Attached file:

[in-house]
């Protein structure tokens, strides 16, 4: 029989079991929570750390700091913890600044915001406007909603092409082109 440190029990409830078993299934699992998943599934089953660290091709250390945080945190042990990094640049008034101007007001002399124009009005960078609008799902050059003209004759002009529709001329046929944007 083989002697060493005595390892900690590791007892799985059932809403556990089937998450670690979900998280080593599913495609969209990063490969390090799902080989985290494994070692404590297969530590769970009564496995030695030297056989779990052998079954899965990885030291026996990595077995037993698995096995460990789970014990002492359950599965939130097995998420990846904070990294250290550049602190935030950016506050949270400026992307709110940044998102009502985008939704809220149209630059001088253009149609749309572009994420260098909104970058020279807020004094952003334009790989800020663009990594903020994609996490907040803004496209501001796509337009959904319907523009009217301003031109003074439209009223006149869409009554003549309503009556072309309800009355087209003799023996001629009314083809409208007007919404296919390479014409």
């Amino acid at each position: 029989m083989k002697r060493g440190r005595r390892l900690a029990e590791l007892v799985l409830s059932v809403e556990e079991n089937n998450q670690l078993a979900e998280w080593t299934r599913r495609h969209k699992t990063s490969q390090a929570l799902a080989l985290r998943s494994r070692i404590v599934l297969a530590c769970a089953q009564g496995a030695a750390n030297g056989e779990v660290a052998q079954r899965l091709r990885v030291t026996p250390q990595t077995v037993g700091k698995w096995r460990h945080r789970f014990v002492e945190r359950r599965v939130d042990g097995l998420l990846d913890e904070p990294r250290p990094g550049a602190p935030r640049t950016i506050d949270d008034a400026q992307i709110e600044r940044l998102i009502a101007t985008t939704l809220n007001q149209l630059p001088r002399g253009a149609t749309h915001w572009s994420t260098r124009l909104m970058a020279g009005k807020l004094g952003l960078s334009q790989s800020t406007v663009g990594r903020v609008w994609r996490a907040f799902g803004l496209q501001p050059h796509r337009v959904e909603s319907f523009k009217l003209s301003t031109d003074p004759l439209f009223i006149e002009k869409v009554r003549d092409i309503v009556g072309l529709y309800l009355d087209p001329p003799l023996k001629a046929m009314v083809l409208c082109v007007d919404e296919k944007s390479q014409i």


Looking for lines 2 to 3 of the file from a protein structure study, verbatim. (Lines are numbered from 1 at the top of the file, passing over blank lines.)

């Protein structure tokens, strides 16, 4: 029989079991929570750390700091913890600044915001406007909603092409082109 440190029990409830078993299934699992998943599934089953660290091709250390945080945190042990990094640049008034101007007001002399124009009005960078609008799902050059003209004759002009529709001329046929944007 083989002697060493005595390892900690590791007892799985059932809403556990089937998450670690979900998280080593599913495609969209990063490969390090799902080989985290494994070692404590297969530590769970009564496995030695030297056989779990052998079954899965990885030291026996990595077995037993698995096995460990789970014990002492359950599965939130097995998420990846904070990294250290550049602190935030950016506050949270400026992307709110940044998102009502985008939704809220149209630059001088253009149609749309572009994420260098909104970058020279807020004094952003334009790989800020663009990594903020994609996490907040803004496209501001796509337009959904319907523009009217301003031109003074439209009223006149869409009554003549309503009556072309309800009355087209003799023996001629009314083809409208007007919404296919390479014409």
């Amino acid at each position: 029989m083989k002697r060493g440190r005595r390892l900690a029990e590791l007892v799985l409830s059932v809403e556990e079991n089937n998450q670690l078993a979900e998280w080593t299934r599913r495609h969209k699992t990063s490969q390090a929570l799902a080989l985290r998943s494994r070692i404590v599934l297969a530590c769970a089953q009564g496995a030695a750390n030297g056989e779990v660290a052998q079954r899965l091709r990885v030291t026996p250390q990595t077995v037993g700091k698995w096995r460990h945080r789970f014990v002492e945190r359950r599965v939130d042990g097995l998420l990846d913890e904070p990294r250290p990094g550049a602190p935030r640049t950016i506050d949270d008034a400026q992307i709110e600044r940044l998102i009502a101007t985008t939704l809220n007001q149209l630059p001088r002399g253009a149609t749309h915001w572009s994420t260098r124009l909104m970058a020279g009005k807020l004094g952003l960078s334009q790989s800020t406007v663009g990594r903020v609008w994609r996490a907040f799902g803004l496209q501001p050059h796509r337009v959904e909603s319907f523009k009217l003209s301003t031109d003074p004759l439209f009223i006149e002009k869409v009554r003549d092409i309503v009556g072309l529709y309800l009355d087209p001329p003799l023996k001629a046929m009314v083809l409208c082109v007007d919404e296919k944007s390479q014409i």